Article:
Decade-long project to restore Kaipara Harbour finally underway after $300 million pumped into it

The work to clean up the country's largest natural harbour is paying off as $300 million has been pumped into restoring the Kaipara as part of a decade-long project.

For the past 26 years, Willie Wright has felt the weight of one major responsibility - to save the Kaipara.

"The biggest risk to the Kaipara Harbour is actually waiting for somebody else to fix it," Wright told Newshub. "I just can't turn my back on her."

Growing up near the harbour, Wright witnessed its full potential.

"We had massive scallop beds, pipi beds, tuatua beds, oyster beds, mussel, kutai," said Wright, the Kaipara Moana Remediation (KMR) manawhenua relations lead said. 

But now, it's a different story. 

"It's just about all gone It's a hard pill to swallow when you're losing all your food and kai from the harbour.

"Our snapper are mutating, because of the sentiment load in the water column. Their gills are becoming too thick for them to breathe." Wright said. 

The Kaipara is the largest harbour in New Zealand, spanning the Northland and Auckland regions.

It has a catchment of over 640,000 hectares, which falls within the bounds of five different councils.

"There was just a myriad of different agencies that had some sort of management over the harbour," Wright said. "Not one of the management regimes was actually consistent with each other."

A few years ago, the KMR project was set up. It's a rare but powerful partnership between Mana Whenua, local and central Government, landowners and the wider community.

"Our job is to protect and restore the harbour," KMR Pou Tātaki's Justine Daw told Newshub.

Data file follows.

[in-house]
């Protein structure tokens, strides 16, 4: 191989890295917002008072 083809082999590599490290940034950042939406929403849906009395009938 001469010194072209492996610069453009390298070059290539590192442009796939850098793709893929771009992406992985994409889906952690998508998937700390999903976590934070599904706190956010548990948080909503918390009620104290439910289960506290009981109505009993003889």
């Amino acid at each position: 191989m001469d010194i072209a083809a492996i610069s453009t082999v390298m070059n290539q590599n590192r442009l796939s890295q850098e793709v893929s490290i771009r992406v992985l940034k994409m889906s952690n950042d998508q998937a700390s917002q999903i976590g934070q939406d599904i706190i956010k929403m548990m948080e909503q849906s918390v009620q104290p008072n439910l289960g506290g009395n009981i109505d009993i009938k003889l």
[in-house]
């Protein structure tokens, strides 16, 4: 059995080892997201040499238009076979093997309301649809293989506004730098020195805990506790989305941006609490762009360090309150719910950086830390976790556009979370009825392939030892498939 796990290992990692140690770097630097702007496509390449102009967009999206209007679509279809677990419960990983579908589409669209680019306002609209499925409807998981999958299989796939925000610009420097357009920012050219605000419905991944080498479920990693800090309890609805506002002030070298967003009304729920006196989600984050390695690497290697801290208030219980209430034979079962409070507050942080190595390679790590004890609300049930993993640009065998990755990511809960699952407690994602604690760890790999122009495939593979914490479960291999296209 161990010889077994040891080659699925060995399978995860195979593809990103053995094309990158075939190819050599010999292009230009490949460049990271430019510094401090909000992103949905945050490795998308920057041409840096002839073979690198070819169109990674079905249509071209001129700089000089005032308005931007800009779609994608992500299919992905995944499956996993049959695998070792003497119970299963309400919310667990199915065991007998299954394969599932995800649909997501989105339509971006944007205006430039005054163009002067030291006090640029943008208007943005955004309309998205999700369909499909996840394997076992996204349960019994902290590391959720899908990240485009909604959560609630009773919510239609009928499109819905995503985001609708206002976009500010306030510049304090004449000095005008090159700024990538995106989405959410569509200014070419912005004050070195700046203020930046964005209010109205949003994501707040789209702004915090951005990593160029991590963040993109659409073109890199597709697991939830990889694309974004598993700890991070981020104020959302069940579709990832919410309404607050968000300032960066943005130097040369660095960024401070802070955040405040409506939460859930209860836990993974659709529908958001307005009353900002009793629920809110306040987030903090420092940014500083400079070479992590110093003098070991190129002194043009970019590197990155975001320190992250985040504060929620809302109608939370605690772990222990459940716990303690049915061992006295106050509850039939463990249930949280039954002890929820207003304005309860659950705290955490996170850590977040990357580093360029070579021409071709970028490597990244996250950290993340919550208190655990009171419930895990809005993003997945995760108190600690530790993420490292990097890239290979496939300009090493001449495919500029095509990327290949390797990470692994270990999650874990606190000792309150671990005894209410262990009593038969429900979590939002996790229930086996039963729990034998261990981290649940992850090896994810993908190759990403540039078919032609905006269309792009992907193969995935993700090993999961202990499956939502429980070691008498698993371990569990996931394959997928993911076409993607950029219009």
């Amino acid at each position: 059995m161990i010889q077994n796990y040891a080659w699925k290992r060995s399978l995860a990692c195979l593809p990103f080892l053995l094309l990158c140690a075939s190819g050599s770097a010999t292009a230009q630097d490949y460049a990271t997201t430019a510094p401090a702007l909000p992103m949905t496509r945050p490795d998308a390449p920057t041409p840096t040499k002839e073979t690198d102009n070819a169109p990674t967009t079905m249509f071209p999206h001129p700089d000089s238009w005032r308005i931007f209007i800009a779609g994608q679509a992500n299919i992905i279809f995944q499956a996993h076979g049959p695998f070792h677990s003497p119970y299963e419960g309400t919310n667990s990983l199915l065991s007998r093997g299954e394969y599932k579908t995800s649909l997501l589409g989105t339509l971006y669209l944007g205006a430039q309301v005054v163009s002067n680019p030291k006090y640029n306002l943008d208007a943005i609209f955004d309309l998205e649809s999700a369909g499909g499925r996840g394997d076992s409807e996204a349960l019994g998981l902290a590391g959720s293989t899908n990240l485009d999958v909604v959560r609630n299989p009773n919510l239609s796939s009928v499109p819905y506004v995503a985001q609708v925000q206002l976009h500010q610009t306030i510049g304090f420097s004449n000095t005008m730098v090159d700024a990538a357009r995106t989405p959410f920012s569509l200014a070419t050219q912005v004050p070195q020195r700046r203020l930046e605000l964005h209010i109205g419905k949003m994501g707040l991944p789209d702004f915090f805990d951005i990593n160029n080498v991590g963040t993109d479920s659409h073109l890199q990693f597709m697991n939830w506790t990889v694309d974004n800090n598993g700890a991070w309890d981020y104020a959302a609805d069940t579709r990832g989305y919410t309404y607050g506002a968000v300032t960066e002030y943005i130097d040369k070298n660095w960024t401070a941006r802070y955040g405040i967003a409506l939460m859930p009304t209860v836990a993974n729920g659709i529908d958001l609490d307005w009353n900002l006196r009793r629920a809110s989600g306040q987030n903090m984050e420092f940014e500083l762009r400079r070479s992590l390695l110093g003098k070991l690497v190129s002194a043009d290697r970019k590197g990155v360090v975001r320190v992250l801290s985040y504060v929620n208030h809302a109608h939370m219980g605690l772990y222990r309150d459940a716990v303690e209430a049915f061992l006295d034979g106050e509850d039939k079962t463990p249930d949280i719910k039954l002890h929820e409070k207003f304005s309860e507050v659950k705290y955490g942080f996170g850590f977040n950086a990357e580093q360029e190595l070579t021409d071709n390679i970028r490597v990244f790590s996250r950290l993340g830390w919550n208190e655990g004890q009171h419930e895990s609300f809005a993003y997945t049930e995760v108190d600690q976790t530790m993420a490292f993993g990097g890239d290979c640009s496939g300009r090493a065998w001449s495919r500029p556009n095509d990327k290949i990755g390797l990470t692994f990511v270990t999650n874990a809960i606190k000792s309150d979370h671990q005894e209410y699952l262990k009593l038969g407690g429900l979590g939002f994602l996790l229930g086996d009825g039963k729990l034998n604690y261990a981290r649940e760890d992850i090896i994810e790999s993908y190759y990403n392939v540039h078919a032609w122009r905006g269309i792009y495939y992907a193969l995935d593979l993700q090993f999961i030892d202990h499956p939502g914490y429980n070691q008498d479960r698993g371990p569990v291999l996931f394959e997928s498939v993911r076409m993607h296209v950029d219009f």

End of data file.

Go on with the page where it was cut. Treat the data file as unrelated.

In Mangakura, on the eastern shores of the harbour, there's no hiding the pollution - with 700,000 tonnes of sediment running into the Kaipara each year, with a large portion of it coming from farmland.

But many owners are already on board to take action, with the KMR now working with more than 350 of them.

"They're fencing off their wetlands, restoring their wetlands. Wetlands are amazing - they're like the lungs or the kidneys of the landscape - they really help reduce sediment flows into the harbour," Daw said. 

So far, 300 kilometres of fencing has been completed or committed to date. 

Work to stabilise land is also underway and almost 430,000 plants have been put in the ground. 

"They can already see a difference in that moana. It's clearer, the fish are coming back, the shellfish are coming back," Daw said.

They're success stories early on in this decade-long project. But Daw and Wright both know the work will take generations.

"I'd like to think that my grandkids will start to see some of the benefits of a healthier and cleaner harbour," Wright said. "Swimmable rivers, drinkable water and the like.

"You won't get this brown muddy water - I'd like to think it'd be blue."